January 1 - A two-week stay delaying implementation of the rule extending minimum wage and overtime to home care workers was put into effect by US District Court Judge Richard Leon.
December 22 - The federal district judge in Home Care Association of America v. Weil vacated the third party regulation included in the new rule. The ruling would allow home care agencies and other third-party employers to continue to avoid paying minimum wage and overtime to workers who provide companionship services. However, the decision left the narrowed definition of companionship in place.
October 7 - The DOL announced that a non-enforcement policy will be in place for the first six months of implementation. During this time period (Jan 1 - Jun 30, 2015), the DOL will not bring enforcement actions against any employer for violations of FLSA obligations resulting from the amended regulations. In the following six months (Jul 1 - Dec 31, 2015), the DOL will exercise prosecutorial discretion in determining whether to bring enforcement actions.
October 1 - The final rule was published in the Federal Register. Home care workers will be covered by minimum wage and overtime starting on January 1, 2015.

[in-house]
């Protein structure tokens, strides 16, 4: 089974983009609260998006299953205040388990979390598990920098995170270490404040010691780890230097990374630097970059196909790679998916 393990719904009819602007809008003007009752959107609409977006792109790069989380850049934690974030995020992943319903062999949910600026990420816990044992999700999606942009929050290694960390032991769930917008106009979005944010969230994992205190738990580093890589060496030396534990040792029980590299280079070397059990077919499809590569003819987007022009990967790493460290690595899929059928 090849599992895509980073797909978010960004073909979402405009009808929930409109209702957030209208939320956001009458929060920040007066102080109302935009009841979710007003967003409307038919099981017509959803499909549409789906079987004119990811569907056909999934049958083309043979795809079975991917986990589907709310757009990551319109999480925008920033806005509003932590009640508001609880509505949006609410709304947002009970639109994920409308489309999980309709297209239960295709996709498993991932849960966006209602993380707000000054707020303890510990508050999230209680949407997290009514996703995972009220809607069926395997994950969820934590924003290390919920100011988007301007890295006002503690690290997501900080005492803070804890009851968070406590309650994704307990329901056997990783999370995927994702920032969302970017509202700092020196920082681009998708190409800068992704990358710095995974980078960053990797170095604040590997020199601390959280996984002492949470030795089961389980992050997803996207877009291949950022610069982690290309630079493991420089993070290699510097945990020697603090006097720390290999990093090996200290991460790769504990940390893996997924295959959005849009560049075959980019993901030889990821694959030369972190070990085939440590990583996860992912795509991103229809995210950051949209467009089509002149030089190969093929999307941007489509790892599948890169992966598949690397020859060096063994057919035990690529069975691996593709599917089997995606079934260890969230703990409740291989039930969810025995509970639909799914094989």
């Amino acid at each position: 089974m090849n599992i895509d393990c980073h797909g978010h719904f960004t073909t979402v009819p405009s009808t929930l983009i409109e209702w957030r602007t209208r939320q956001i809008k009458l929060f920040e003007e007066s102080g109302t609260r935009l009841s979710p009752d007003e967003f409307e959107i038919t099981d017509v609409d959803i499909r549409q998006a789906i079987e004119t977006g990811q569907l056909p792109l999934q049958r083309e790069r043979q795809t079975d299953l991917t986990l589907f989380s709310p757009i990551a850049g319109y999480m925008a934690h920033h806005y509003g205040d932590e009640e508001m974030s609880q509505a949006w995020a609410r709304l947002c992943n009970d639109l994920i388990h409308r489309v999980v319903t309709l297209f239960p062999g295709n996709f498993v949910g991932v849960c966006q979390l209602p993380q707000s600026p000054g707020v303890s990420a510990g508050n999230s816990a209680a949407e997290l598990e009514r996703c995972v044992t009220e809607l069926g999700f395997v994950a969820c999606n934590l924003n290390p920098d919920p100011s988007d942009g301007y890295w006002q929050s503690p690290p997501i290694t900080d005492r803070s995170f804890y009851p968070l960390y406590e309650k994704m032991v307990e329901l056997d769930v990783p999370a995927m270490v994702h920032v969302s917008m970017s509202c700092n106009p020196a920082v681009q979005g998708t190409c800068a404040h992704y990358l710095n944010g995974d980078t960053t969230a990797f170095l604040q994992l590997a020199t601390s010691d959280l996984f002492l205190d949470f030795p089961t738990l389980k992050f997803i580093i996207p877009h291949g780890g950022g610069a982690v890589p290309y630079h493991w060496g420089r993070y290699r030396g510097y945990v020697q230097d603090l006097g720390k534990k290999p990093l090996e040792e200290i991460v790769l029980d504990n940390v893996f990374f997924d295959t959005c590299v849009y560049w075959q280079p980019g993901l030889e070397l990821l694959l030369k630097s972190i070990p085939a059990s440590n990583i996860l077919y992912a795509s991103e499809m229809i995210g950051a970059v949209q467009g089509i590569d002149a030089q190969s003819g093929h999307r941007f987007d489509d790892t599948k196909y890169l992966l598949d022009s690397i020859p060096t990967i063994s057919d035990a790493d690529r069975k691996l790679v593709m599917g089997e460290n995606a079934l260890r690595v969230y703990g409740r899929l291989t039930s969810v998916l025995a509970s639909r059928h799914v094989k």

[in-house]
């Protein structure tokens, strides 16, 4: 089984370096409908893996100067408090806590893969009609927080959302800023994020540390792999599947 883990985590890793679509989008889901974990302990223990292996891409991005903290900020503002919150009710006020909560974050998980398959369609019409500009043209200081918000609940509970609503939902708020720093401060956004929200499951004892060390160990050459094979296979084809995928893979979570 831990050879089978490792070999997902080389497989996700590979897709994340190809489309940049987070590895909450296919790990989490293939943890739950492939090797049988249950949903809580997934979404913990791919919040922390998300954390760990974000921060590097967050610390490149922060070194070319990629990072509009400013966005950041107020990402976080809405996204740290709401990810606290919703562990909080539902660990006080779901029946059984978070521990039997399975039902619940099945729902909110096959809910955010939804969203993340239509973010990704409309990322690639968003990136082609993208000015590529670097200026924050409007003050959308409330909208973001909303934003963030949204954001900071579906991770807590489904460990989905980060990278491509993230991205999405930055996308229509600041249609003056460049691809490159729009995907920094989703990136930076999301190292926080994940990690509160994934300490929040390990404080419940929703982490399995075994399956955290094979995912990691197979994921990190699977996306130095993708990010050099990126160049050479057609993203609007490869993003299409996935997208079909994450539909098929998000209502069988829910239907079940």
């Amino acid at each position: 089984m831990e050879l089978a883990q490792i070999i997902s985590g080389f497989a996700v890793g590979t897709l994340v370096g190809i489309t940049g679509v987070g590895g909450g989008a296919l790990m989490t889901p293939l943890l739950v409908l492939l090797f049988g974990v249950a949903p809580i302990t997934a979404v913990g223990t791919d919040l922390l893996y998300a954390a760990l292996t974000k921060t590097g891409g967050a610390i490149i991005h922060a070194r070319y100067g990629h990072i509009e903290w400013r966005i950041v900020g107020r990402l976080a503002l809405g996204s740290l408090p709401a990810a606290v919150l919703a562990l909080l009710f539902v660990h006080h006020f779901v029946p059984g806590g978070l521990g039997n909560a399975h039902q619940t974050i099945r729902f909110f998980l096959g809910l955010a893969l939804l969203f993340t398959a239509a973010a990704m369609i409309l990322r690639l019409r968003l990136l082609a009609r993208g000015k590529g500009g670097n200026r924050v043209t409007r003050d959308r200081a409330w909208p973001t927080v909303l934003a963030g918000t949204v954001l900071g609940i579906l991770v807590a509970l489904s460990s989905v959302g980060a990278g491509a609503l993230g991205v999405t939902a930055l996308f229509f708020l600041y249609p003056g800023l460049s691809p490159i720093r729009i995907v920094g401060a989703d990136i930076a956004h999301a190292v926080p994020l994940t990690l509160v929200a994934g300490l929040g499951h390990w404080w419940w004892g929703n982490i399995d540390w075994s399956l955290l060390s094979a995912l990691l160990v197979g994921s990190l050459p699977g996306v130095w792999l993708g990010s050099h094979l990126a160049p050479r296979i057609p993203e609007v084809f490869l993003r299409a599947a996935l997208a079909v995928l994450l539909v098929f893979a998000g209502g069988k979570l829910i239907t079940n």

September 17 - The DOL announced that the rule had been finalized.
January - The draft rule was sent to the White House Office of Management & Budget (OMB) for final review.
March 21 - The comment period on the proposed rule, after being extended twice, closed. At least three quarters of the 26,000 comments support DOL's efforts to change the rule.
December 27 - The US Department of Labor (DOL) issued a notice of proposed rulemaking that would end the exclusion of home care workers from minimum wage and overtime protections.
The US Supreme Court, in a case brought by New York home care attendant Evelyn Coke, upholds the DOL’s authority to define exceptions to FLSA.
The Clinton DOL finds that “significant changes in the home care industry” have occurred and issues a “notice of proposed rulemaking” that would have made important changes to the exemption. The revision process is terminated, however, by the incoming Bush Administration.
The Department of Labor interprets the “companionship exemption” as including all direct-care workers in the home, even those employed by third parties such as home care agencies.
The FLSA is amended to include domestic employees such as housekeepers, full-time nannies, chauffeurs, and cleaners. However, persons employed as "companions to the elderly or infirm” remain excluded from the law.
The federal Fair Labor Standards Act (FLSA) is enacted to ensure a minimum standard of living for workers through the provision of a minimum wage, overtime pay, and other protections -- but domestic workers are excluded.